Santos focus on productivity
Rather than experience a slowdown in resources spending, the door might open to another $100 billion of investment if the sector's productivity improves, says one of the country's largest energy producers.
"The oil and gas industry has the opportunity to invest another $100 billion post-2016," Santos chief executive David Knox said. "To ensure that, we need to drive productivity up."
Santos is completing one of Queensland's three export gas projects at a cost of $US18.5 billion ($20.2 billion), while considering more spending on big-ticket developments in Western Australia.
One benefit of the decline in resource sector spending is a fall in costs. New contracts on average are 15 per cent cheaper thanks to increased "competitive tension".
At the same time, Mr Knox said, Santos was increasingly willing to dump long-term suppliers "if they are not coming across on costs".
Santos reported a June half-year net profit of $271 million, up from $262 million a year earlier, with higher oil and gas prices offsetting lower output. Carbon costs of $36 million squeezed earnings, and part of that has brought a higher tax bill.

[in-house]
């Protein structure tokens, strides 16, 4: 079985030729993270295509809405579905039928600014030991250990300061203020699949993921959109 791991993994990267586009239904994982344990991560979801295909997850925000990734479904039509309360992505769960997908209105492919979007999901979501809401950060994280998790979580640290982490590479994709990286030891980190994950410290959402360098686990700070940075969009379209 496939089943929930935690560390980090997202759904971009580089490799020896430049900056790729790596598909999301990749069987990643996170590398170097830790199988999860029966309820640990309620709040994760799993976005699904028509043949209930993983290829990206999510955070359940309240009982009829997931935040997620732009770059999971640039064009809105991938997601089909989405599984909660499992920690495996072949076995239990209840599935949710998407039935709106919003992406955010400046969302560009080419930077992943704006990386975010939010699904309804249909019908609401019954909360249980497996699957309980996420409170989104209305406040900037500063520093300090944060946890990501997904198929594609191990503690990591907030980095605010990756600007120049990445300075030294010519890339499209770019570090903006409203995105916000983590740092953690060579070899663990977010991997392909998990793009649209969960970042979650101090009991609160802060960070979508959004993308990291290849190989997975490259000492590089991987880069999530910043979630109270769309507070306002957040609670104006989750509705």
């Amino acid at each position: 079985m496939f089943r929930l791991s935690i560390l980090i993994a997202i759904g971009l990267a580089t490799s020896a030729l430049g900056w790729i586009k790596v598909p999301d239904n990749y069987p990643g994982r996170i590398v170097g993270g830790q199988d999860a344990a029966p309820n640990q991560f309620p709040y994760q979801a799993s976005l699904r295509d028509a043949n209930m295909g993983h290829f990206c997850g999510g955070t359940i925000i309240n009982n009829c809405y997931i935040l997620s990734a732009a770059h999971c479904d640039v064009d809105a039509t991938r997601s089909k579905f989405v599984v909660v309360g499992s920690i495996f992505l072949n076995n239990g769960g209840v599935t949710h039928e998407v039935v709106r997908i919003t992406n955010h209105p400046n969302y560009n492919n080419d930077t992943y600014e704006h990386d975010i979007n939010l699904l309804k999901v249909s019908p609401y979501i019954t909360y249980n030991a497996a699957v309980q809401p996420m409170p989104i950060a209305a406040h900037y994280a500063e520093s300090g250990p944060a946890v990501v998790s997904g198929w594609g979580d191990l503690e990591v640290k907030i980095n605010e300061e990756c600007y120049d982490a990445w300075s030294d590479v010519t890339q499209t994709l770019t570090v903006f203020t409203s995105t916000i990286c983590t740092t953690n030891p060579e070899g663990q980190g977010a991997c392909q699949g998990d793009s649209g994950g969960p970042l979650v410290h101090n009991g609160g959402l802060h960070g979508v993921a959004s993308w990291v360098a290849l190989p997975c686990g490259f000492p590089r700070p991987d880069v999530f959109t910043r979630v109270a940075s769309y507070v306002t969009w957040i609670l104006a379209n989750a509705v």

Mr Knox threw his weight behind a move to a market-based carbon price, which would ensure the international competitiveness of local industry was maintained.
"We support going to a market price as soon as we can, so that we have a level playing field as we compete offshore," he said.
He also warned about making significant changes to the government's carbon policy.
"The key thing is maintaining a steady hand on the tiller. We need a competitive, highly productive economy that continues to reduce its carbon footprint while maintaining competitiveness with Asia."
Asked about the Coalition's direct action policy to cut carbon emissions, Mr Knox said he did not "know enough to intelligently comment".
Commissioning of the PNG gas export project, in which Santos holds a 13.5 per cent stake, is expected by the end of the year, and the Queensland project to be commissioned from 2015. The group has a 30 per cent stake in this venture.
"Operating cash flow will more than double" over the next three years as cash started to flow from the projects, chief financial officer Andrew Seaton told analysts.
The company will consider either higher dividends or buybacks once the PNG project was commissioned.
Interest was also sparked by flagged possible projects, one in the Browse Basin, a brownfields development in northern Western Australia, and a greenfields development in the Carnarvon Basin further south.
Santos declared a steady interim dividend of 15¢ a share.